Known for its ability to hold glass together in the event of breakage, its safety benefits are non-negotiable. But despite being considered a reliable solution to secure glass in a building, it is often seen as a hefty expenditure to prevent a problem that may never happen.
However, what if you could also get the benefits of solar protection film, including reduced energy bills and decreased carbon emissions, in the same product?
Solar protection safety film is a proposition that does just that, and suddenly turns a business expense into a cost saving opportunity. First, let’s get back to basics. We all know that broken glass poses a major threat to safety. Not just for occupants of the building, but sometimes even for general passers-by.
For example, in a bomb blast, flying broken glass causes 90 per cent of injuries, rather than the actual explosion itself. We have all seen the damage caused by the riots that took place in London recently, which resulted in hundreds of buildings being smashed and looted.
Not only does safety window film make the process of breaking and entering a lot more difficult, it significantly reduces the risks of being injured. Whether it is the result of a riot, bomb blast or just a genuine accident, the danger of broken glass (and sometimes flying broken glass) can pose a very grave risk of injury and even fatality. Without a doubt, it’s a risk that needs to be addressed. Like standard safety film, solar protection safety film works by holding the pieces of glass together when a window is smashed, preventing it from breaking into dangerous shards and causing injury.
By keeping the glass shards together as one pane, it also gives windows a certain degree of flexibility. This means that in event of a blast, rather than the glass breaking and blowing inwards, the film will flex, keeping all the fragments together and within the window frame. The safety benefits of solar protection safety film speak for themselves. The real surprise is in the additional advantages and cost savings found in the solar properties of the product.
All you have to do is think about getting into your car on a hot summer’s day to know that standard glass doesn’t block heat. The same applies to a building. Un-filmed windows allow the area around them to heat up quickly, increasing the internal temperature dramatically and making it very difficult to control.
Most facilities managers address this issue by ramping up the air conditioning, which is a very easy short-term solution, but a long-term headache. Air conditioning is expensive to run and unkind to our environment. On average, a building using air conditioning to cool its rooms can increase its carbon emissions by 100 per cent.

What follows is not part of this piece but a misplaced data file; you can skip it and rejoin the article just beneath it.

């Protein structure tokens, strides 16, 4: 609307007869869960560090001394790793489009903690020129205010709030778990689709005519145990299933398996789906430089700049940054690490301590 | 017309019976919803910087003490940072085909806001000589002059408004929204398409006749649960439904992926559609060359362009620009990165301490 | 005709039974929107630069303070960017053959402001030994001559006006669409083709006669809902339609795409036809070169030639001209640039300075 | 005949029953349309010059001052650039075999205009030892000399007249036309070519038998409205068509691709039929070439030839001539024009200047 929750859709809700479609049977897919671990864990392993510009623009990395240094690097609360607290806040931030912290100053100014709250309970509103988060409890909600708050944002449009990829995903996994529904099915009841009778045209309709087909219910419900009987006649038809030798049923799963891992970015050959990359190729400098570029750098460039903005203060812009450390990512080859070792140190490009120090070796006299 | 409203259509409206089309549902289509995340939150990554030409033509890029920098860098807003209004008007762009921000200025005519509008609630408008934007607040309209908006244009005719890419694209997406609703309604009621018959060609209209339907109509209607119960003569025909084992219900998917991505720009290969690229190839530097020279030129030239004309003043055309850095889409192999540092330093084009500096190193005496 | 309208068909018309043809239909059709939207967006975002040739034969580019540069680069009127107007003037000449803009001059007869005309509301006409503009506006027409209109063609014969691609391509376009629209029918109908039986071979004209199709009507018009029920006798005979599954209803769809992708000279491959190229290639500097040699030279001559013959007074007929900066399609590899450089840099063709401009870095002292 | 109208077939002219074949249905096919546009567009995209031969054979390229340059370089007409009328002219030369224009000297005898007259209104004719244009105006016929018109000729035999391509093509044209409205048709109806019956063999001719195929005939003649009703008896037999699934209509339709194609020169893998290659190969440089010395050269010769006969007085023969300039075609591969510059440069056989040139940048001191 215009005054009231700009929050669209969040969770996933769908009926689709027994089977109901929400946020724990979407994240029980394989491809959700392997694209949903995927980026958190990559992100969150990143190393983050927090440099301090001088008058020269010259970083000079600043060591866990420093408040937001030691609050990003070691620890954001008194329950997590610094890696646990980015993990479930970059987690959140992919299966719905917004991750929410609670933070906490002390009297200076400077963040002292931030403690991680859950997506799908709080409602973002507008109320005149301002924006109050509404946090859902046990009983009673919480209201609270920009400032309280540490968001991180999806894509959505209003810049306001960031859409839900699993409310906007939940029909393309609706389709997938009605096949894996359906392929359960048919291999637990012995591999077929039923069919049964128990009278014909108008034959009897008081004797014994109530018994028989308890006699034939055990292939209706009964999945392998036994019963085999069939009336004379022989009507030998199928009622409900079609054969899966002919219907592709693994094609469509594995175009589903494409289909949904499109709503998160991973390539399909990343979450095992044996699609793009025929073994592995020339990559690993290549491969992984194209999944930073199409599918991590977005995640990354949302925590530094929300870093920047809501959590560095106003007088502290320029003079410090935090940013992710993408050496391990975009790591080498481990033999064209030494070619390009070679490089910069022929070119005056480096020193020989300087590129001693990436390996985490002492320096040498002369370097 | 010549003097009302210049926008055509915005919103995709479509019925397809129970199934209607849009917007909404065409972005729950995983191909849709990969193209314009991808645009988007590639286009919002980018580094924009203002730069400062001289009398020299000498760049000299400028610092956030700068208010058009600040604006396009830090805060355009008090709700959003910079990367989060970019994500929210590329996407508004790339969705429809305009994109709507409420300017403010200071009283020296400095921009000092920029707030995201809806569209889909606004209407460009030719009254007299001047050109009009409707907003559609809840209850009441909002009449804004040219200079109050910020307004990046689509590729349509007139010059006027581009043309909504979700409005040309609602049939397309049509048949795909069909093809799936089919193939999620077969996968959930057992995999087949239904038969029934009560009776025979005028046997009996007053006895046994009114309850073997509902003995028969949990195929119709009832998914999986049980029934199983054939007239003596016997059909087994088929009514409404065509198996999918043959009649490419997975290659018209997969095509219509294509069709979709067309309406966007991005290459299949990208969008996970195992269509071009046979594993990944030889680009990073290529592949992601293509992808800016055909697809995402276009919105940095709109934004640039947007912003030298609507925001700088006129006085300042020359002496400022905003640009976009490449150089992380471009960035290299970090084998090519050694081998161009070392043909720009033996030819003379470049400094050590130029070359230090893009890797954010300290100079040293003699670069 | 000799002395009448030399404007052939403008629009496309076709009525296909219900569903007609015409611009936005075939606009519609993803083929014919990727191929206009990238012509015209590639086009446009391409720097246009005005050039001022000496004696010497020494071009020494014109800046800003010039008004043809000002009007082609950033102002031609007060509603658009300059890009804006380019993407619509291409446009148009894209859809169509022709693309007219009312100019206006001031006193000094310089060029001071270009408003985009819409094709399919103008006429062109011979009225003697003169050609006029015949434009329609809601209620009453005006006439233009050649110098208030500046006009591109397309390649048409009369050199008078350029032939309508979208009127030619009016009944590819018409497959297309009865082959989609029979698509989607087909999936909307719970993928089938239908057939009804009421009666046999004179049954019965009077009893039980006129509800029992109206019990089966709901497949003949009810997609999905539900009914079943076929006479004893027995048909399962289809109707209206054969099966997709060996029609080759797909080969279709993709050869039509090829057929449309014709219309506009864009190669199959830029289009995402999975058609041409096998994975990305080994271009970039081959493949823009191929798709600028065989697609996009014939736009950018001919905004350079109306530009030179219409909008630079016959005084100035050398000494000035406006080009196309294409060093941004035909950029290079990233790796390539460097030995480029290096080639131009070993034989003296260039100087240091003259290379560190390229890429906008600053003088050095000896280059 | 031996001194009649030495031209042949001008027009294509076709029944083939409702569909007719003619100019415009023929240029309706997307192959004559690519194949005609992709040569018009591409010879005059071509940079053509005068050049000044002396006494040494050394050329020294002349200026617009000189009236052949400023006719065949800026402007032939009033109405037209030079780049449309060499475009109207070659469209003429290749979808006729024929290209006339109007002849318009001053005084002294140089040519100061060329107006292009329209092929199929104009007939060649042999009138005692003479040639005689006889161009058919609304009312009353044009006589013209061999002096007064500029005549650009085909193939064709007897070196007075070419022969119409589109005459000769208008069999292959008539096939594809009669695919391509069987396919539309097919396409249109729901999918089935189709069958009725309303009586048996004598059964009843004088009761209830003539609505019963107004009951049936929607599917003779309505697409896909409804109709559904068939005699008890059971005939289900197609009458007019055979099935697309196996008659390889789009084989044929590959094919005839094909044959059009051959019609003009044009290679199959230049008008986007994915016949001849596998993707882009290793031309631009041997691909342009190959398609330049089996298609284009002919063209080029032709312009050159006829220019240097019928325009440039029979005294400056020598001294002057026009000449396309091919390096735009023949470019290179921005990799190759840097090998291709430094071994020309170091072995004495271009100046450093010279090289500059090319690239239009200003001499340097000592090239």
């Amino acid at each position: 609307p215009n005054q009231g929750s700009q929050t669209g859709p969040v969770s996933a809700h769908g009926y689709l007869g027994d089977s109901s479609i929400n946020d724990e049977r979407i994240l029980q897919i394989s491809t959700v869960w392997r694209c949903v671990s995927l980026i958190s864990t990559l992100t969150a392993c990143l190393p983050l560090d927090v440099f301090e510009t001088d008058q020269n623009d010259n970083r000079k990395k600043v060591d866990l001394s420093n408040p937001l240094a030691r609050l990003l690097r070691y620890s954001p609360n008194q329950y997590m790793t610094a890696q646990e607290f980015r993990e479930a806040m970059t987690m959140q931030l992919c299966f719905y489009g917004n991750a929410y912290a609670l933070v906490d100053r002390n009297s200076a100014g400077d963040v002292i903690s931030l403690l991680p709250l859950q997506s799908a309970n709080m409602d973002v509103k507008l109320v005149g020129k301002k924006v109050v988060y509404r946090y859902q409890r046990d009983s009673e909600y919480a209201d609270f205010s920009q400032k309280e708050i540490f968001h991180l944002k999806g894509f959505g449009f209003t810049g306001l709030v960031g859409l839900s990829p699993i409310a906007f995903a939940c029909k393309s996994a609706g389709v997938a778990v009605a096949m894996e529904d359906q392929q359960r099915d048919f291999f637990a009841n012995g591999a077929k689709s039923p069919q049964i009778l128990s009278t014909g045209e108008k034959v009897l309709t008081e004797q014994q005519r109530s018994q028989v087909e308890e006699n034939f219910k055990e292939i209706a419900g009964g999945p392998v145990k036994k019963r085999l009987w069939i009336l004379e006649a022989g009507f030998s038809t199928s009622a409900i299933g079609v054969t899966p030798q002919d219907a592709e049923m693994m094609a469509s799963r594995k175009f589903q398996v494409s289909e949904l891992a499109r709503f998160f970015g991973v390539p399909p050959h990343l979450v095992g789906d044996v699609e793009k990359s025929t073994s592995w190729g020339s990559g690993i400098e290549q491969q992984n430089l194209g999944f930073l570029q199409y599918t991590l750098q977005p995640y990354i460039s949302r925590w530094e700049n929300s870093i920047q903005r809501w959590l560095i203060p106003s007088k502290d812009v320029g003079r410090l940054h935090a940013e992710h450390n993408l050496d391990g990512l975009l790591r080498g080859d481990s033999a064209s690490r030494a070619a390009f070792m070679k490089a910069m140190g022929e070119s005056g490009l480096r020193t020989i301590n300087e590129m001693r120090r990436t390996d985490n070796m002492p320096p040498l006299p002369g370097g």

Worse still, air conditioning units normally create cold spots, forcing people to either open windows or even turn on the heating to try and stay warm, creating a self-defeating cycle of heating and cooling. When you take into account the fact that most of the energy used in air conditioning goes to waste, you begin to understand what a massive drain on resources it is for a business. Solar protection safety film prevents up to 80 per cent of heat from entering the building in the first place. This creates a stable and consistent climate throughout the entire building and typically reduces temperatures by between five and ten degrees. This not only helps to improve staff comfort and productivity, but more importantly, it can cut a building’s cooling load by as much as 30 per cent. In many cases solar protection safety film can have such a dramatic effect on reducing a building’s carbon footprint that it can become carbon neutral within one year of installation.
Obviously, any reduction in the reliance on air conditioning has a significant impact on energy bills, helping to contribute towards return on investment (ROI). But when you take into account that solar protection safety film can also improve a business’s green credentials, the case for installation becomes even more compelling.
So there you have it, the benefits are as clear as the film itself. Although we don’t like to consider the risks, the unfortunate truth is that riots are becoming more and more prevalent and terrorism is a constant threat to our buildings. With high profile events such as the London Olympics 2012 approaching us, there is a very real cause for concern.
Justifying costs at a time when budgets have been cut will continue to be an obstacle for security professionals. However, any investment that can slash energy bills and carbon emissions, at the same time as securing a building and keeping occupants and the general public safe, is a no brainer.
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